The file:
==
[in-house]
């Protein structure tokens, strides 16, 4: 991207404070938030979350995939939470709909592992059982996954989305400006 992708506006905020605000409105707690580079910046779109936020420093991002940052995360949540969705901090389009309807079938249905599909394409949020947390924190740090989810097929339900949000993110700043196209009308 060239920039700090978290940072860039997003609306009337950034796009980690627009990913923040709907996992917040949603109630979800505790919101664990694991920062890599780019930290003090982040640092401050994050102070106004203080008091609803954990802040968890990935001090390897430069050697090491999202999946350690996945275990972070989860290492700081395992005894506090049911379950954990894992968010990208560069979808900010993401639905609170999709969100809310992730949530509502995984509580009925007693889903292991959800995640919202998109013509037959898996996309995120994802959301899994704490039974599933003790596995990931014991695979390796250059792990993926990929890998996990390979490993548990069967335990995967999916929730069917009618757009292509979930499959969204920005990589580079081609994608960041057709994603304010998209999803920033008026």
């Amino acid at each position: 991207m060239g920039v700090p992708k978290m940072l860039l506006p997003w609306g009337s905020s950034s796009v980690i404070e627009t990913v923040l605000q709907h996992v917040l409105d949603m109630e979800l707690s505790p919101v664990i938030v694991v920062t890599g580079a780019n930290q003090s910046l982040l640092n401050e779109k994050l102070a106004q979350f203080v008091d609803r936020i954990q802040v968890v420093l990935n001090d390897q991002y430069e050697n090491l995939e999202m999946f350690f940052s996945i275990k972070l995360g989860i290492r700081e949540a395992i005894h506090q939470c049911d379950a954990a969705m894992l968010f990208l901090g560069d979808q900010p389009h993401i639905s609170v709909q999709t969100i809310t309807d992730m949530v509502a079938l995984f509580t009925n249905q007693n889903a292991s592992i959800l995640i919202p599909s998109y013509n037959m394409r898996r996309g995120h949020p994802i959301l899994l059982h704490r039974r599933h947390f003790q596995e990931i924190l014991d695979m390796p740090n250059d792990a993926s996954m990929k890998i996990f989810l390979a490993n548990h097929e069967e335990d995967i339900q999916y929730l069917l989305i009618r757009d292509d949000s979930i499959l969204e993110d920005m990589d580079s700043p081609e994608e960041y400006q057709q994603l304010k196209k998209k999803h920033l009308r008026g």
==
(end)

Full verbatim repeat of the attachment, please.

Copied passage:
[in-house]
């Protein structure tokens, strides 16, 4: 991207404070938030979350995939939470709909592992059982996954989305400006 992708506006905020605000409105707690580079910046779109936020420093991002940052995360949540969705901090389009309807079938249905599909394409949020947390924190740090989810097929339900949000993110700043196209009308 060239920039700090978290940072860039997003609306009337950034796009980690627009990913923040709907996992917040949603109630979800505790919101664990694991920062890599780019930290003090982040640092401050994050102070106004203080008091609803954990802040968890990935001090390897430069050697090491999202999946350690996945275990972070989860290492700081395992005894506090049911379950954990894992968010990208560069979808900010993401639905609170999709969100809310992730949530509502995984509580009925007693889903292991959800995640919202998109013509037959898996996309995120994802959301899994704490039974599933003790596995990931014991695979390796250059792990993926990929890998996990390979490993548990069967335990995967999916929730069917009618757009292509979930499959969204920005990589580079081609994608960041057709994603304010998209999803920033008026």
């Amino acid at each position: 991207m060239g920039v700090p992708k978290m940072l860039l506006p997003w609306g009337s905020s950034s796009v980690i404070e627009t990913v923040l605000q709907h996992v917040l409105d949603m109630e979800l707690s505790p919101v664990i938030v694991v920062t890599g580079a780019n930290q003090s910046l982040l640092n401050e779109k994050l102070a106004q979350f203080v008091d609803r936020i954990q802040v968890v420093l990935n001090d390897q991002y430069e050697n090491l995939e999202m999946f350690f940052s996945i275990k972070l995360g989860i290492r700081e949540a395992i005894h506090q939470c049911d379950a954990a969705m894992l968010f990208l901090g560069d979808q900010p389009h993401i639905s609170v709909q999709t969100i809310t309807d992730m949530v509502a079938l995984f509580t009925n249905q007693n889903a292991s592992i959800l995640i919202p599909s998109y013509n037959m394409r898996r996309g995120h949020p994802i959301l899994l059982h704490r039974r599933h947390f003790q596995e990931i924190l014991d695979m390796p740090n250059d792990a993926s996954m990929k890998i996990f989810l390979a490993n548990h097929e069967e335990d995967i339900q999916y929730l069917l989305i009618r757009d292509d949000s979930i499959l969204e993110d920005m990589d580079s700043p081609e994608e960041y400006q057709q994603l304010k196209k998209k999803h920033l009308r008026g």